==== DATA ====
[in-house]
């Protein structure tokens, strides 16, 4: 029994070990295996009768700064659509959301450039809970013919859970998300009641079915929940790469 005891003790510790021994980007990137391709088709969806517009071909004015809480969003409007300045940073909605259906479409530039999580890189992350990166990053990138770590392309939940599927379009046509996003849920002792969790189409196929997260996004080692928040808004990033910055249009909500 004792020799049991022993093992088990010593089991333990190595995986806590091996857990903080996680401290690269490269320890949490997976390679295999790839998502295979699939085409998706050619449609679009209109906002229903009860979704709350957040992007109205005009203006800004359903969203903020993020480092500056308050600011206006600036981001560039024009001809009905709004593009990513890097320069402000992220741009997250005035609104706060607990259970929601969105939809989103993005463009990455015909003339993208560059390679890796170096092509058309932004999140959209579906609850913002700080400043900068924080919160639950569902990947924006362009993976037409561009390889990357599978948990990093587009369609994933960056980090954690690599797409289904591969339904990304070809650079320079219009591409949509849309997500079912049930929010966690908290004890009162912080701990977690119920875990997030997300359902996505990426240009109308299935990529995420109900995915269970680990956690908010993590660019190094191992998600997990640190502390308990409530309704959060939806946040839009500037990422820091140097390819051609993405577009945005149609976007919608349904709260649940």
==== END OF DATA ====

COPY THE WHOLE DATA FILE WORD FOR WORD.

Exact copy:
[in-house]
């Protein structure tokens, strides 16, 4: 029994070990295996009768700064659509959301450039809970013919859970998300009641079915929940790469 005891003790510790021994980007990137391709088709969806517009071909004015809480969003409007300045940073909605259906479409530039999580890189992350990166990053990138770590392309939940599927379009046509996003849920002792969790189409196929997260996004080692928040808004990033910055249009909500 004792020799049991022993093992088990010593089991333990190595995986806590091996857990903080996680401290690269490269320890949490997976390679295999790839998502295979699939085409998706050619449609679009209109906002229903009860979704709350957040992007109205005009203006800004359903969203903020993020480092500056308050600011206006600036981001560039024009001809009905709004593009990513890097320069402000992220741009997250005035609104706060607990259970929601969105939809989103993005463009990455015909003339993208560059390679890796170096092509058309932004999140959209579906609850913002700080400043900068924080919160639950569902990947924006362009993976037409561009390889990357599978948990990093587009369609994933960056980090954690690599797409289904591969339904990304070809650079320079219009591409949509849309997500079912049930929010966690908290004890009162912080701990977690119920875990997030997300359902996505990426240009109308299935990529995420109900995915269970680990956690908010993590660019190094191992998600997990640190502390308990409530309704959060939806946040839009500037990422820091140097390819051609993405577009945005149609976007919608349904709260649940």